MBLEx Review: Digestive System Anatomy and Physiology

MBLEx review of the digestive system anatomy and physiology

The digestive system is one of the main systems of the body. It is responsible for breaking down the food that we eat and processing it into useable molecules for the cells of the body. Massage students preparing for the MBLEx should have a good understanding of the digestive system anatomy and physiology. It is also important for massage therapists to understand how the digestive system interacts with other systems of the body. And know how massage can affect the digestive system.

This post gives an overview of the digestive system anatomy and physiology, and focuses on key terms that massage therapists are most likely to encounter on the massage exam.

Primary functions of the digestive system

The primary function of the digestive system is to process food into a useable form, so that it can supply nutrients and be converted into energy. The food we eat goes through two basic processes before the cells of the body can metabolize the nutrients: digestion and absorption.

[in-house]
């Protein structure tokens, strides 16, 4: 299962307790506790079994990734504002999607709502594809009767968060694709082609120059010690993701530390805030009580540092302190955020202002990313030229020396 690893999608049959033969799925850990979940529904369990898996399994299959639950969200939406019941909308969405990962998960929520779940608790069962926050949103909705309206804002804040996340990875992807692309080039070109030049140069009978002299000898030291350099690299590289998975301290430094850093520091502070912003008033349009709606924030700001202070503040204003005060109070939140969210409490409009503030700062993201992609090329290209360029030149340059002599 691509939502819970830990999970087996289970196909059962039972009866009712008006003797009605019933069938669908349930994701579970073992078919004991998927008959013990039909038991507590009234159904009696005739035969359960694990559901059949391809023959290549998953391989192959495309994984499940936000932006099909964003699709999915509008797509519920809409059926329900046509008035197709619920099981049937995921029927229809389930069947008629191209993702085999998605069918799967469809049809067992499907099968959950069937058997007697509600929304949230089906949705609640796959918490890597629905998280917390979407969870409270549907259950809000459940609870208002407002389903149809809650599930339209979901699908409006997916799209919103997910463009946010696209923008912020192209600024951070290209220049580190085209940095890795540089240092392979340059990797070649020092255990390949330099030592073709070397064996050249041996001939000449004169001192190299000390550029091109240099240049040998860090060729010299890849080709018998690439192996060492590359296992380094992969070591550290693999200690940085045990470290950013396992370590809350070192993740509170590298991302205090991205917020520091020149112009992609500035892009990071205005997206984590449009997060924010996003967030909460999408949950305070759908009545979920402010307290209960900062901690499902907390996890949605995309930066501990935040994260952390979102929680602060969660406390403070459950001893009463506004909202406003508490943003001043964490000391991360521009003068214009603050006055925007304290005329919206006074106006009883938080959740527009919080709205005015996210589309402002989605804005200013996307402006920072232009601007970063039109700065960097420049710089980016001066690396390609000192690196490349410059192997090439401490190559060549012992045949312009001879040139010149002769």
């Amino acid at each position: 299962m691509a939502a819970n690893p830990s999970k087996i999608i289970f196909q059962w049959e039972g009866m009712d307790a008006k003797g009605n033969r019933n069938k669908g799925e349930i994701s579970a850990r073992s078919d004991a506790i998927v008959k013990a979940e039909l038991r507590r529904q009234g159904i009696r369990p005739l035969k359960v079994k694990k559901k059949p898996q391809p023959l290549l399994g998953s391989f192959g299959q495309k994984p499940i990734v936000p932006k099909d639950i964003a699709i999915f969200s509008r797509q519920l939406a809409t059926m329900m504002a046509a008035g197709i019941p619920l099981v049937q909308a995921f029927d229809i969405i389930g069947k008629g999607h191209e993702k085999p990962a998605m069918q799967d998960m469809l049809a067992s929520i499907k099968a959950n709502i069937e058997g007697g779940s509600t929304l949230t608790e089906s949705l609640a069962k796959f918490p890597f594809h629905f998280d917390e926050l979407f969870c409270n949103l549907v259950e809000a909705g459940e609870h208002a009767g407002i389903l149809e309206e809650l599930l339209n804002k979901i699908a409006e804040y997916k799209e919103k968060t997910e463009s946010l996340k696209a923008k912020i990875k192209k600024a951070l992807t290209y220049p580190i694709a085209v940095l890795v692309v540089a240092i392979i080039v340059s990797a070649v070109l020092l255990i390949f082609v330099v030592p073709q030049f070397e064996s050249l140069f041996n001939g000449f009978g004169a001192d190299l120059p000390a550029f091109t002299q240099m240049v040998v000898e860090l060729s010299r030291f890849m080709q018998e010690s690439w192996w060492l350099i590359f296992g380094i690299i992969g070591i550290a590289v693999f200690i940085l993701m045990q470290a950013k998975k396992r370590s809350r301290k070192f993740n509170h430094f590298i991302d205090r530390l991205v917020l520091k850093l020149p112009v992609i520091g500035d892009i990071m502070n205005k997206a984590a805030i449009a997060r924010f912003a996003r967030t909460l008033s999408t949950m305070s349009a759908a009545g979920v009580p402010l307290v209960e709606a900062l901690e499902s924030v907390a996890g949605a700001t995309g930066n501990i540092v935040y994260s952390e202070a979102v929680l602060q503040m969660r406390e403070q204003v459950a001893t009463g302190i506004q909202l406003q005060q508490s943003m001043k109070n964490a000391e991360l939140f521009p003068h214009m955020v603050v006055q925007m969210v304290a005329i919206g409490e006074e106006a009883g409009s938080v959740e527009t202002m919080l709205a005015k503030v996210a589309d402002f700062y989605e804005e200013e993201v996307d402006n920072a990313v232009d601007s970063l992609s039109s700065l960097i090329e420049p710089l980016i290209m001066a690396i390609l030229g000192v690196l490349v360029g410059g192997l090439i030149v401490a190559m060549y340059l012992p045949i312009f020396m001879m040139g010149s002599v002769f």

Digestion begins at the mouth with the ingestion of food. Digestion includes mechanical digestion, which is chewing or mastication. The churning of food by the stomach muscles is another form of mechanical digestion. Chemical digestion also begins at the mouth, as enzymes help to break down food into simpler molecules.

Absorption can begin once the food is broken down into simple molecules. These molecules are absorbed through the cell membranes of the small intestine walls into capillaries of the circulatory system or lymphatic system. The inner walls of the small intestine are lines with small fingerlike projections called villi and microvilli. These tiny projections increase the surface area to enhance absorption.

Elimination is the process of removing waste products and unused material from the body. Both the digestive system (defecation) and urinary system (urination) assist the body with elimination.